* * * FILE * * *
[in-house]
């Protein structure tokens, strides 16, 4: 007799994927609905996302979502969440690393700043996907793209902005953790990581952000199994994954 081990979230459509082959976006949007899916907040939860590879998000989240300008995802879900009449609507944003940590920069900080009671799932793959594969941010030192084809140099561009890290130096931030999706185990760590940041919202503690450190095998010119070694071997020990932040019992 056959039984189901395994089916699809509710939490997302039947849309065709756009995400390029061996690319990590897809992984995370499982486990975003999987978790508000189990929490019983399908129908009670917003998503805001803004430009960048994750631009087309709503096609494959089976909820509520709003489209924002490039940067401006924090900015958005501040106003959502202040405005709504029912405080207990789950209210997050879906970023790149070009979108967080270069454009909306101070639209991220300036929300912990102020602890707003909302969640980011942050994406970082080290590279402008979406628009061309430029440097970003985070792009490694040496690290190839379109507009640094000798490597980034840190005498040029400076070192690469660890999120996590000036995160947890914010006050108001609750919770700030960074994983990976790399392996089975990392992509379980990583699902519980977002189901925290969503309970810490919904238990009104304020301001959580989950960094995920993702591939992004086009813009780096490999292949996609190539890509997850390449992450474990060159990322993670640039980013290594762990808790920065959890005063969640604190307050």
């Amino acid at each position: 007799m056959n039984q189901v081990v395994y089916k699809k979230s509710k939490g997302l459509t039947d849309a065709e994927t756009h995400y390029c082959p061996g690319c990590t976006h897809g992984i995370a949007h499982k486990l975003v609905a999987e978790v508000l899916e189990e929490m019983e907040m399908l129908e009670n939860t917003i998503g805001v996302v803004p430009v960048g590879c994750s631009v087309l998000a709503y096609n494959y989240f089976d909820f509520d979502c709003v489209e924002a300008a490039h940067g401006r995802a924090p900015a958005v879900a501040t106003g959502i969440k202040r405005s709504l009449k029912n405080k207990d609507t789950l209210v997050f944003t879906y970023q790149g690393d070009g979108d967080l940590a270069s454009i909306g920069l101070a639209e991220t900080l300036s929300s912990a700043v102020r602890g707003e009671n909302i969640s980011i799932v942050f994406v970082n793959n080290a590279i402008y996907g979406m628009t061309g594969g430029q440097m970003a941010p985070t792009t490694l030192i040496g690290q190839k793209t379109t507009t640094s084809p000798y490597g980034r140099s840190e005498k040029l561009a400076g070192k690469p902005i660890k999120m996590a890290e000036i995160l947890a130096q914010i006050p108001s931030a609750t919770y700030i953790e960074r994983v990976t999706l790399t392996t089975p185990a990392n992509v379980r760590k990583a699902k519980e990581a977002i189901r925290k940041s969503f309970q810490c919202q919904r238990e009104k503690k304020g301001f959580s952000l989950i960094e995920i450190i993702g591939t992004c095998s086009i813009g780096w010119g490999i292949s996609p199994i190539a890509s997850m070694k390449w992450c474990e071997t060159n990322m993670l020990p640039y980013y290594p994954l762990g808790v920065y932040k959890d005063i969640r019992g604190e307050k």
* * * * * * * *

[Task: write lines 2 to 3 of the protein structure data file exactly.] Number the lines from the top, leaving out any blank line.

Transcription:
């Protein structure tokens, strides 16, 4: 007799994927609905996302979502969440690393700043996907793209902005953790990581952000199994994954 081990979230459509082959976006949007899916907040939860590879998000989240300008995802879900009449609507944003940590920069900080009671799932793959594969941010030192084809140099561009890290130096931030999706185990760590940041919202503690450190095998010119070694071997020990932040019992 056959039984189901395994089916699809509710939490997302039947849309065709756009995400390029061996690319990590897809992984995370499982486990975003999987978790508000189990929490019983399908129908009670917003998503805001803004430009960048994750631009087309709503096609494959089976909820509520709003489209924002490039940067401006924090900015958005501040106003959502202040405005709504029912405080207990789950209210997050879906970023790149070009979108967080270069454009909306101070639209991220300036929300912990102020602890707003909302969640980011942050994406970082080290590279402008979406628009061309430029440097970003985070792009490694040496690290190839379109507009640094000798490597980034840190005498040029400076070192690469660890999120996590000036995160947890914010006050108001609750919770700030960074994983990976790399392996089975990392992509379980990583699902519980977002189901925290969503309970810490919904238990009104304020301001959580989950960094995920993702591939992004086009813009780096490999292949996609190539890509997850390449992450474990060159990322993670640039980013290594762990808790920065959890005063969640604190307050």
């Amino acid at each position: 007799m056959n039984q189901v081990v395994y089916k699809k979230s509710k939490g997302l459509t039947d849309a065709e994927t756009h995400y390029c082959p061996g690319c990590t976006h897809g992984i995370a949007h499982k486990l975003v609905a999987e978790v508000l899916e189990e929490m019983e907040m399908l129908e009670n939860t917003i998503g805001v996302v803004p430009v960048g590879c994750s631009v087309l998000a709503y096609n494959y989240f089976d909820f509520d979502c709003v489209e924002a300008a490039h940067g401006r995802a924090p900015a958005v879900a501040t106003g959502i969440k202040r405005s709504l009449k029912n405080k207990d609507t789950l209210v997050f944003t879906y970023q790149g690393d070009g979108d967080l940590a270069s454009i909306g920069l101070a639209e991220t900080l300036s929300s912990a700043v102020r602890g707003e009671n909302i969640s980011i799932v942050f994406v970082n793959n080290a590279i402008y996907g979406m628009t061309g594969g430029q440097m970003a941010p985070t792009t490694l030192i040496g690290q190839k793209t379109t507009t640094s084809p000798y490597g980034r140099s840190e005498k040029l561009a400076g070192k690469p902005i660890k999120m996590a890290e000036i995160l947890a130096q914010i006050p108001s931030a609750t919770y700030i953790e960074r994983v990976t999706l790399t392996t089975p185990a990392n992509v379980r760590k990583a699902k519980e990581a977002i189901r925290k940041s969503f309970q810490c919202q919904r238990e009104k503690k304020g301001f959580s952000l989950i960094e995920i450190i993702g591939t992004c095998s086009i813009g780096w010119g490999i292949s996609p199994i190539a890509s997850m070694k390449w992450c474990e071997t060159n990322m993670l020990p640039y980013y290594p994954l762990g808790v920065y932040k959890d005063i969640r019992g604190e307050k």